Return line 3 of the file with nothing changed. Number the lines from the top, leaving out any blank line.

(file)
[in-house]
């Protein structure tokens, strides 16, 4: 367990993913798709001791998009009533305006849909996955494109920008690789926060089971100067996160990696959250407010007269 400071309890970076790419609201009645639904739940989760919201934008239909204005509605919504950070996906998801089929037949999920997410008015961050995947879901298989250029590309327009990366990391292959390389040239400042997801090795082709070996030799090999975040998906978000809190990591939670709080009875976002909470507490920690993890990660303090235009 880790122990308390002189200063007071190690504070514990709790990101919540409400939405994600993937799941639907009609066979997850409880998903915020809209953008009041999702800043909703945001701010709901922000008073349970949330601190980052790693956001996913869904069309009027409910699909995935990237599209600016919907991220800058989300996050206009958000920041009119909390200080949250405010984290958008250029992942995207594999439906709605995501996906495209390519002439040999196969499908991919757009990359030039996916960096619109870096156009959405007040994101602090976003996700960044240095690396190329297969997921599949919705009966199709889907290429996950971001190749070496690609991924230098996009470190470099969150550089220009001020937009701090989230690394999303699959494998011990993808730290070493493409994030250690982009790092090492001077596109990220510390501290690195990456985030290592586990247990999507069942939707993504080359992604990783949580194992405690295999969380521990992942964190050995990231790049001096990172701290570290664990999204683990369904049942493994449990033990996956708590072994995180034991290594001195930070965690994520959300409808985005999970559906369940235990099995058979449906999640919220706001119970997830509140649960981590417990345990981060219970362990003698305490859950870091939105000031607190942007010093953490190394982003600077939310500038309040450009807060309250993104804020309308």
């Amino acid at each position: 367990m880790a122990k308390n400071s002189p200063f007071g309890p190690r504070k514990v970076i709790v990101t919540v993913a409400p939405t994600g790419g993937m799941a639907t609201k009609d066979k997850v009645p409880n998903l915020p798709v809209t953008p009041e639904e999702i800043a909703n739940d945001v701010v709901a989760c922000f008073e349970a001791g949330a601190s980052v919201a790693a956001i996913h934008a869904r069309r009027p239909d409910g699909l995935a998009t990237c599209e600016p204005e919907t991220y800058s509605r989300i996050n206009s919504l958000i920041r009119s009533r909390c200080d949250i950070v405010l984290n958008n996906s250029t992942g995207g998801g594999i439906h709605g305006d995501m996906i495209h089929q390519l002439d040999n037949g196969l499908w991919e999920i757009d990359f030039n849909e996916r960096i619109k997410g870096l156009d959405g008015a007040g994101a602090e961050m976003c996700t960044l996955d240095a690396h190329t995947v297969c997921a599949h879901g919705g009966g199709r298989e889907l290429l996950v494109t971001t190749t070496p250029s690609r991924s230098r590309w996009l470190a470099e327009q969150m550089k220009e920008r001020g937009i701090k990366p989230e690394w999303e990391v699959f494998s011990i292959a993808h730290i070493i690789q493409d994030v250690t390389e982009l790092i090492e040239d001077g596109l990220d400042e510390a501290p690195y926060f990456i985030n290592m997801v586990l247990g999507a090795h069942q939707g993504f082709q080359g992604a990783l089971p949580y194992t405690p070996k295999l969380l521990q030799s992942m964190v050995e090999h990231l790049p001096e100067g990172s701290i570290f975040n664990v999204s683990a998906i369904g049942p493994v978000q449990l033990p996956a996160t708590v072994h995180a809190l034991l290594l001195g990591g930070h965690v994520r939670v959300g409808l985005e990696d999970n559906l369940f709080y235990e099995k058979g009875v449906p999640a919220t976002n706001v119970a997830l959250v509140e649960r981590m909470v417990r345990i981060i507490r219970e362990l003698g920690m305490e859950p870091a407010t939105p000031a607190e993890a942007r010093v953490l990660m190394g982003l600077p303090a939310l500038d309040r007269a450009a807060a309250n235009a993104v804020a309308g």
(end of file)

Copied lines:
């Amino acid at each position: 367990m880790a122990k308390n400071s002189p200063f007071g309890p190690r504070k514990v970076i709790v990101t919540v993913a409400p939405t994600g790419g993937m799941a639907t609201k009609d066979k997850v009645p409880n998903l915020p798709v809209t953008p009041e639904e999702i800043a909703n739940d945001v701010v709901a989760c922000f008073e349970a001791g949330a601190s980052v919201a790693a956001i996913h934008a869904r069309r009027p239909d409910g699909l995935a998009t990237c599209e600016p204005e919907t991220y800058s509605r989300i996050n206009s919504l958000i920041r009119s009533r909390c200080d949250i950070v405010l984290n958008n996906s250029t992942g995207g998801g594999i439906h709605g305006d995501m996906i495209h089929q390519l002439d040999n037949g196969l499908w991919e999920i757009d990359f030039n849909e996916r960096i619109k997410g870096l156009d959405g008015a007040g994101a602090e961050m976003c996700t960044l996955d240095a690396h190329t995947v297969c997921a599949h879901g919705g009966g199709r298989e889907l290429l996950v494109t971001t190749t070496p250029s690609r991924s230098r590309w996009l470190a470099e327009q969150m550089k220009e920008r001020g937009i701090k990366p989230e690394w999303e990391v699959f494998s011990i292959a993808h730290i070493i690789q493409d994030v250690t390389e982009l790092i090492e040239d001077g596109l990220d400042e510390a501290p690195y926060f990456i985030n290592m997801v586990l247990g999507a090795h069942q939707g993504f082709q080359g992604a990783l089971p949580y194992t405690p070996k295999l969380l521990q030799s992942m964190v050995e090999h990231l790049p001096e100067g990172s701290i570290f975040n664990v999204s683990a998906i369904g049942p493994v978000q449990l033990p996956a996160t708590v072994h995180a809190l034991l290594l001195g990591g930070h965690v994520r939670v959300g409808l985005e990696d999970n559906l369940f709080y235990e099995k058979g009875v449906p999640a919220t976002n706001v119970a997830l959250v509140e649960r981590m909470v417990r345990i981060i507490r219970e362990l003698g920690m305490e859950p870091a407010t939105p000031a607190e993890a942007r010093v953490l990660m190394g982003l600077p303090a939310l500038d309040r007269a450009a807060a309250n235009a993104v804020a309308g």